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Transcript from the "Coding Flux: Store" Lesson
>> Steve Kinney: So, the actions go to the dispatcher. Then they've got to go somewhere else, the dispatcher's job is to broadcast things, right? So the next thing we're gonna do is we're gonna create a store. The store is theoretically gonna be the thing that holds the data for our application, right?
[00:00:22] Actions will go to the dispatcher, dispatcher will tell all the stores in our application. And it's easy to think about what are the nouns in your application? The pizza calculator's a little weird, we've got just basically two values. But if you were building a Yelp clone, you would have restaurants.
[00:00:40] You might have a restaurant store. Right, we have a current user store in which is just the current user. We have the campaign store, we have all the different nouns in our application. We likely have a store and the user can do things, and like, change those in some way.
[00:00:58] We'll create a very simple store here, where we'll just call it PizzaCalculatorStore, right. We're using this app cuz it's simple, not cuz it necessarily needs flux in this case. So we'll call this one PizzaCalculatorStore.js. All right, it's PizzaCalculatorStore. It's gonna be pretty easy. What it's going to do is, we need an object that we can create.
[00:01:28] So we are gonna make a class. So what we'll do is, we will export default to class PizzaCalculator store.
>> Steve Kinney: And we're gonna need to do something with this in a second. Because again, actions use a dispatcher, the dispatcher is gonna broadcast into all the stores, but we're trying to build a UI, right, so what's the store eventually gonna need to do?
[00:01:57] Gonna need to tell components that stuff has changed, it's gonna effectively, the same thing that, when we change state in our container components before, that was passing different props in and we were able to re-render. So eventually we're gonna need to tell somebody and we'll get to that in a second.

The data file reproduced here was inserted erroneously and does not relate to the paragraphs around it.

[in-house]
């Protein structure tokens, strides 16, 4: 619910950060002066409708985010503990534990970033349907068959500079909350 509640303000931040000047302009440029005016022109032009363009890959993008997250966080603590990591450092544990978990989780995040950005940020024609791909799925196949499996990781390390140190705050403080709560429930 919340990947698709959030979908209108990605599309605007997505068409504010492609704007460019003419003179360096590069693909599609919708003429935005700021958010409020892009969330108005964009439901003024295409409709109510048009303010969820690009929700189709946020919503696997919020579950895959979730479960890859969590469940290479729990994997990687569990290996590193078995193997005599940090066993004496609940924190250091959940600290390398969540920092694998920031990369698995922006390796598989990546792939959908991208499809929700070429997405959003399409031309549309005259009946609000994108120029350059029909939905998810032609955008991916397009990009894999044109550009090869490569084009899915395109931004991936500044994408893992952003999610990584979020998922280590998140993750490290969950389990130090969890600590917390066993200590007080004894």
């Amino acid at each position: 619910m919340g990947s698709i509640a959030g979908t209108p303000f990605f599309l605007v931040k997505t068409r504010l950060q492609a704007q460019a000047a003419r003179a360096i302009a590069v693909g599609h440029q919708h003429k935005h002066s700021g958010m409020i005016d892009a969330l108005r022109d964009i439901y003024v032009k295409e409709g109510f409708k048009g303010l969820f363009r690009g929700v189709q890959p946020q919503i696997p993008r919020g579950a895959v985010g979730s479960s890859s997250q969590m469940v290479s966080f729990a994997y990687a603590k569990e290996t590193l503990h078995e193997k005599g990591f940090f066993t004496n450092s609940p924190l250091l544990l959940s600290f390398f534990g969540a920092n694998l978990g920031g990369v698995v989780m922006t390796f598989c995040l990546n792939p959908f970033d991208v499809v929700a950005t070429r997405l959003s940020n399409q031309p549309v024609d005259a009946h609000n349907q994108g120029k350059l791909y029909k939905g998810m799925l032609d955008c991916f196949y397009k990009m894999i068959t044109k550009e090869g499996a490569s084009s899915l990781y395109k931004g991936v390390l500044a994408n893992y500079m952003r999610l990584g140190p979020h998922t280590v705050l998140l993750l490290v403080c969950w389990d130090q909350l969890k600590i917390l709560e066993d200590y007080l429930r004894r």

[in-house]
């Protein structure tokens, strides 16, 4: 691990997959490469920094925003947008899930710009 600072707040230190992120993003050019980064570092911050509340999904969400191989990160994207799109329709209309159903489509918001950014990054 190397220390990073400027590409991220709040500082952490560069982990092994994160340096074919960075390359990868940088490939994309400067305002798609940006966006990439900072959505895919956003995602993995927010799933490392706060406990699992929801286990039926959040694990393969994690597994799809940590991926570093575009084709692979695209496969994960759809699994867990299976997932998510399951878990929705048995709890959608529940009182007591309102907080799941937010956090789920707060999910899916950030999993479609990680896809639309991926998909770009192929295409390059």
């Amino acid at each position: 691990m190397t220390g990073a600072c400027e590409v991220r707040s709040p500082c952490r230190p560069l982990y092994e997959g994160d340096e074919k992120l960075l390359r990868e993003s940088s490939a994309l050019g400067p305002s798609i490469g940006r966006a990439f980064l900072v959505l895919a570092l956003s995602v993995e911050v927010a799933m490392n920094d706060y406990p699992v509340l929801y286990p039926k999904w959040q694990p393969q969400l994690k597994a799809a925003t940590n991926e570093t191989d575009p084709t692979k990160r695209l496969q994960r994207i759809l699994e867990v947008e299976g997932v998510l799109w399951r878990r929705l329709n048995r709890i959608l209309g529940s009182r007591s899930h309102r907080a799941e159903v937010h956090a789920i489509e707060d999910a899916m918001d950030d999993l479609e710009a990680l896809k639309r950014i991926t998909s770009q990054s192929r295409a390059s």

[00:02:17] What we're gonna do is, we need some kind of event library. Now we're using Webpack which means we can use all of the Node Standard Library out of the box. And so the Node Standard Library includes something called Event Emitter. Event Emitter emits events. So if you've ever done add event listener or On or whatever, it basically gives you the ability to implement that API.
[00:02:39] So we'll pull that in.
>> Steve Kinney: Import event emitter from events. That's not an NPM install. You can also install event emitter if you need a client side and web pack doesn't do this for you. If you have a different build tool, like this is also available on a piano.
[00:03:00] But it's in the node standard library. And so it will say is that the class Pizza Store extends extends the EventEmitter class. And now we have all of the abilities of event emitter. Which means we can say on for a given event. Off if we wanna stop a listener.
[00:03:17] And we can also omit events, which is why it's called event omitter. We do need to do one thing which is implement a constructor. Because event omitter does some set up in the very beginning, so we need to say, super. So like, go call, event omitters, constructor. All right,
>> Steve Kinney: It's not a useless constructor. I'm calling super.
>> Steve Kinney: All right, very cool. Now ideally, actions are going to happen here. Actions go to the dispatcher, the dispatcher says, hey everyone, this happens, right? We need to say like different stores in your application are gonna care about different things.
[00:04:00] Dispatcher is gonna tell everyone. That doesn't mean your given store cares about all of them. My current user store in the application I work on doesn't necessarily care about if someone drags in a new module to the WYSIWYG editor, right? Other things in the application do but like the current user stores like, hey did you log in or log out, right?